Paradoxically when we are in the depths of winter with the mercury plummeting outside, designers are thinking about clothing for sun-drenched days. Trying to evoke this mood when the snow is a foot deep and you are wrapped in several layers of clothing means creating inspiration boards to ignite the heat of warmer days ahead.
Inspired by the exquisite John Singer Sargent watercolor exhibit at the Museum of Fine Arts Boston offered a wonderful doorway through which to step to start the design process. The incredible skill with which he captured sunlight and color immediately transports us to another time and place far from the winter outside. The exhibition brings together the watercolors he selected to be shown in the United States in two exhibitions in 1909 and 1912, and displays his completely mastery of the technique. Sargent’s friend and biographer said that “to live with Sargent’s watercolors is to live with sunshine captured and held.”
Sargent’s skill in watercolor makes the paintings seem almost as realistic as photographs from a distance, but as you step closer, the individual colors that create the illusion are clear and brilliant. When viewed at very close quarters they are even more beautiful, and were the starting point using paint and mixes of colored thread and swatches to inspiring new blends of color and texture.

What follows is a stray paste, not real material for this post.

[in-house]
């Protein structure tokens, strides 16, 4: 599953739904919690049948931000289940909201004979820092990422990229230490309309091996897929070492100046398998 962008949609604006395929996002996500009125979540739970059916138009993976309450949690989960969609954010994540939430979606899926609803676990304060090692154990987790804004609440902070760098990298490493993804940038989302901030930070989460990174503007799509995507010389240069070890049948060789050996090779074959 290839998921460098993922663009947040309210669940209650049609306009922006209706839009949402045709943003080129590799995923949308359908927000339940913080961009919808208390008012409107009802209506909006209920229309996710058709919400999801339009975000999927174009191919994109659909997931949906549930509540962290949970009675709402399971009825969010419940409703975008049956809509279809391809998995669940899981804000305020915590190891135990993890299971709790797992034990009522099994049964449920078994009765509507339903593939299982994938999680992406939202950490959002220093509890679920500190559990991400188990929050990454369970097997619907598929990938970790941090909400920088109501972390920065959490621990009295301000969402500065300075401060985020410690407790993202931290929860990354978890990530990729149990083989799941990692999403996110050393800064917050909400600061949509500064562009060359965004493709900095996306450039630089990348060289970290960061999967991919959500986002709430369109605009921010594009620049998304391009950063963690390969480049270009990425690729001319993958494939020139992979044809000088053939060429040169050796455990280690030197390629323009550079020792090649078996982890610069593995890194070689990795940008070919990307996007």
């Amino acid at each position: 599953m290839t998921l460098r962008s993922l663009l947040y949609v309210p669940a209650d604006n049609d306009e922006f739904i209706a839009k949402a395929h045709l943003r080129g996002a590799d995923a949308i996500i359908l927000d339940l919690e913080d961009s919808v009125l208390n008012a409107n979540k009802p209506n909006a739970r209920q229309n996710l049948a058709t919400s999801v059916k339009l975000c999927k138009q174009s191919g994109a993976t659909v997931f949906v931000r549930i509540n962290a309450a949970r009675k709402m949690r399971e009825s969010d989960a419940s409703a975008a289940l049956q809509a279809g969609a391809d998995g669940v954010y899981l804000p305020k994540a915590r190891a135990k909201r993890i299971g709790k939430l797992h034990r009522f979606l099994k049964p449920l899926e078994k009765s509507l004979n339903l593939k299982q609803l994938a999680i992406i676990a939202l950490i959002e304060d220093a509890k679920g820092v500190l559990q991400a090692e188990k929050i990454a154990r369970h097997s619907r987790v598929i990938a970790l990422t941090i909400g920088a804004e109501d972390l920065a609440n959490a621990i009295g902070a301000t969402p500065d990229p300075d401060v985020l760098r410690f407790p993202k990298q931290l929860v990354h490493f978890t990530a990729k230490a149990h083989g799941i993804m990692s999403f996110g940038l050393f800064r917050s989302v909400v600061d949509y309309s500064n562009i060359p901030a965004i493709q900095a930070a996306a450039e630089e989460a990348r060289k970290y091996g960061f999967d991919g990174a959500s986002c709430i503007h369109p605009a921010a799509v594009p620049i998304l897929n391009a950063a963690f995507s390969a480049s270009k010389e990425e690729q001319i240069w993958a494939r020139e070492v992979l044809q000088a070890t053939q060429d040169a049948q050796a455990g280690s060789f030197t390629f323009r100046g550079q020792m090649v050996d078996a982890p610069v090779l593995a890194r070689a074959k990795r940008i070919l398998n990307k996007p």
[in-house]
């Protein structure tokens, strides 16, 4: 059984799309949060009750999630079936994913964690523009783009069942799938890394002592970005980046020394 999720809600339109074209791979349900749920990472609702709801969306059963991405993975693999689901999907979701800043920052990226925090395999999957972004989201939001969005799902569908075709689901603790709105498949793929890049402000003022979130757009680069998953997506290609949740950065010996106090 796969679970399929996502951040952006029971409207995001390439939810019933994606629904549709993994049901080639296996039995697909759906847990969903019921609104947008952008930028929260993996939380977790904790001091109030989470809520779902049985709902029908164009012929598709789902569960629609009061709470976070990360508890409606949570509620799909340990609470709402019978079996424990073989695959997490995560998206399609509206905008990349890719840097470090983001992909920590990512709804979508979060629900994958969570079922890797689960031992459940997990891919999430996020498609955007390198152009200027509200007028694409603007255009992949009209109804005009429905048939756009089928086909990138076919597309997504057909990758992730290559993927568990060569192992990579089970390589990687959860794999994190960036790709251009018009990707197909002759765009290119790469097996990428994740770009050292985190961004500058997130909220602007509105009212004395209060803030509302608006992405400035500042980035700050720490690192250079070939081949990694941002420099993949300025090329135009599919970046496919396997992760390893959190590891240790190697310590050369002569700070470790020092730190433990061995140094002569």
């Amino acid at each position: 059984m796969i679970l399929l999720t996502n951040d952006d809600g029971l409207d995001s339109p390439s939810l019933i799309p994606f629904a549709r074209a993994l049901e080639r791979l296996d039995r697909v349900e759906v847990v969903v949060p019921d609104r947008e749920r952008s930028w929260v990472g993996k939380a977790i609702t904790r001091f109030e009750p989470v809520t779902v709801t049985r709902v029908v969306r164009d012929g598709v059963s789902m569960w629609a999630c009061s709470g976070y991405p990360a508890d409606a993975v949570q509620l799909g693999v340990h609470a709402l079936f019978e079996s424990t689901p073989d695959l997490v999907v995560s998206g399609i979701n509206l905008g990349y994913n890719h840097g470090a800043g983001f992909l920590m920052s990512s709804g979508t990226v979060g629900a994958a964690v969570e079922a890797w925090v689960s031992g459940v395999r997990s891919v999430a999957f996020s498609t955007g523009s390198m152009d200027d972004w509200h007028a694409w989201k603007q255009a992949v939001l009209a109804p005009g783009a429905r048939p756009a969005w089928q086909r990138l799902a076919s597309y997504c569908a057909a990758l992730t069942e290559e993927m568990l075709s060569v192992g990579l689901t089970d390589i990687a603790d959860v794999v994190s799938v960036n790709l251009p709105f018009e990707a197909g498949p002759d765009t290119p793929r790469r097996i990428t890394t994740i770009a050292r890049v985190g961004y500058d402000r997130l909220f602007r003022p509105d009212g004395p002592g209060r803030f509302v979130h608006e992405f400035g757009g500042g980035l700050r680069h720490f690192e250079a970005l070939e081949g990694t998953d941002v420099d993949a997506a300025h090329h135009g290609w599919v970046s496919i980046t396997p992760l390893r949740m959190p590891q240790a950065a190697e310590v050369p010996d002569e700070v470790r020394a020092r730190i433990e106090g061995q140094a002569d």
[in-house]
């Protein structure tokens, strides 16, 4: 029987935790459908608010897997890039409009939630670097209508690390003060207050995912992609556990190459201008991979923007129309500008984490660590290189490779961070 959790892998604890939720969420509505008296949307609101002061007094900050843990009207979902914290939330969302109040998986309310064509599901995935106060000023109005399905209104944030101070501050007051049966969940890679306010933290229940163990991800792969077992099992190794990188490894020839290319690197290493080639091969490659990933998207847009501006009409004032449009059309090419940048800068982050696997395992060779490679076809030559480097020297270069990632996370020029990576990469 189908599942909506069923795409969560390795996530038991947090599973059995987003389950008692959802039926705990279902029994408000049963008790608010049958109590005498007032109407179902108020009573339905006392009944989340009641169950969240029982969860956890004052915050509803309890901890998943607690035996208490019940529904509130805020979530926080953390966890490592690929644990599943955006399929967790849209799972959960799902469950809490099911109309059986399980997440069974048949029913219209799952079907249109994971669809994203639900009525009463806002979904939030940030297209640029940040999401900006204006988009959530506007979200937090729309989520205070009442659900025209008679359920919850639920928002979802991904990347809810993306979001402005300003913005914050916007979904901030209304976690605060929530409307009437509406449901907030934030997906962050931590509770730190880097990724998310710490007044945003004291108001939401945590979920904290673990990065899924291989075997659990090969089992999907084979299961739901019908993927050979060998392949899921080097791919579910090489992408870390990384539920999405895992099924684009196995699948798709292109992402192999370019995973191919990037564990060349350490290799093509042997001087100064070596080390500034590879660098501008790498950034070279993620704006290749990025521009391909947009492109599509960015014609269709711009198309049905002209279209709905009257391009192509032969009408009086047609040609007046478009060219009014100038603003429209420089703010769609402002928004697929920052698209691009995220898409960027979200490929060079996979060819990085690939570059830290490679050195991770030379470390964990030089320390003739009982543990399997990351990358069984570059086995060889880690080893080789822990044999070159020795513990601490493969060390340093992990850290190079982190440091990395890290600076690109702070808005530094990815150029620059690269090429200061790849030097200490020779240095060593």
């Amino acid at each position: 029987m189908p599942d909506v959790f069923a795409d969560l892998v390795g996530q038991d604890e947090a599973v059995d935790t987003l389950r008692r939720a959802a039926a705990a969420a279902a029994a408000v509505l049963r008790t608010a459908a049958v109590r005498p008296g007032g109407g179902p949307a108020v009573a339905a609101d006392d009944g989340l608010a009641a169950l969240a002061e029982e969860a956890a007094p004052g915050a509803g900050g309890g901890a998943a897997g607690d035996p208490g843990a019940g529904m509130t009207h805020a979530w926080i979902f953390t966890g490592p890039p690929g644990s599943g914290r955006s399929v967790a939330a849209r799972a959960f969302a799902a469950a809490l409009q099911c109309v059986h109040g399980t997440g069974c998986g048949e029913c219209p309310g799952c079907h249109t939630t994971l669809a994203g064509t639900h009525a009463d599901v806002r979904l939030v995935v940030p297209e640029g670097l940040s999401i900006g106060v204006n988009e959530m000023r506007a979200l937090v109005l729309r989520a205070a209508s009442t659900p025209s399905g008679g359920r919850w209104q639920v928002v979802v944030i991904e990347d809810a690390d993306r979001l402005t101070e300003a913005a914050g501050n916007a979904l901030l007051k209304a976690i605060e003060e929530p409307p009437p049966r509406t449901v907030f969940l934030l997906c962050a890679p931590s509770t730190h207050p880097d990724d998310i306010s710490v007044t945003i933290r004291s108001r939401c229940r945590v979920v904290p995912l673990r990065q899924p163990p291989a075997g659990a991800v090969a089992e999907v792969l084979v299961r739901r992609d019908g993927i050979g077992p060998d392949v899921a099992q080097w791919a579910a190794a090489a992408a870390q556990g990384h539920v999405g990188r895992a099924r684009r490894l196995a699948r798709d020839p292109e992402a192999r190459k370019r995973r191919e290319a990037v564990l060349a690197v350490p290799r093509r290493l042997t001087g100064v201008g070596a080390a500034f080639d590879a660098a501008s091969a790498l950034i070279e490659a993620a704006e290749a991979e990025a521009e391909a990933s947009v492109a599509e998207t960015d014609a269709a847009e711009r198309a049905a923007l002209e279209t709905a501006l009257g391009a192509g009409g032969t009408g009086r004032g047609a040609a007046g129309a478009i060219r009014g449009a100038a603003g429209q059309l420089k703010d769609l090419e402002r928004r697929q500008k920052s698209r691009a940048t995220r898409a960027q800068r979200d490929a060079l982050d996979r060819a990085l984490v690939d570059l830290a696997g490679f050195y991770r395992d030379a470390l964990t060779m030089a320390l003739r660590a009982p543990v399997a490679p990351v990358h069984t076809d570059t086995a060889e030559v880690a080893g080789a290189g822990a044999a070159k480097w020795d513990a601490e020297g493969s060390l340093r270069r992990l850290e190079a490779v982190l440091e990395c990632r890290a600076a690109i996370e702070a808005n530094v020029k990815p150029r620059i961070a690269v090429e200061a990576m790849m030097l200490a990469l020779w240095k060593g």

Watercolor paintings, even when blown-up in scale, always seem to be completely harmonious. Mixing yarns in little pieces of crochet is a perfect way to decide on combinations. The best results will each be worked into a garment where sometimes over 30 different colors are used – even seemingly “solid” colors may be plaited with a complimentary color to create intriguing new blends. The small circular motifs were the start of an idea for patterning on a cardigan.
See the John Singer Sargent exhibit next at the Museum of Fine Arts, Houston, March 2 through May 26.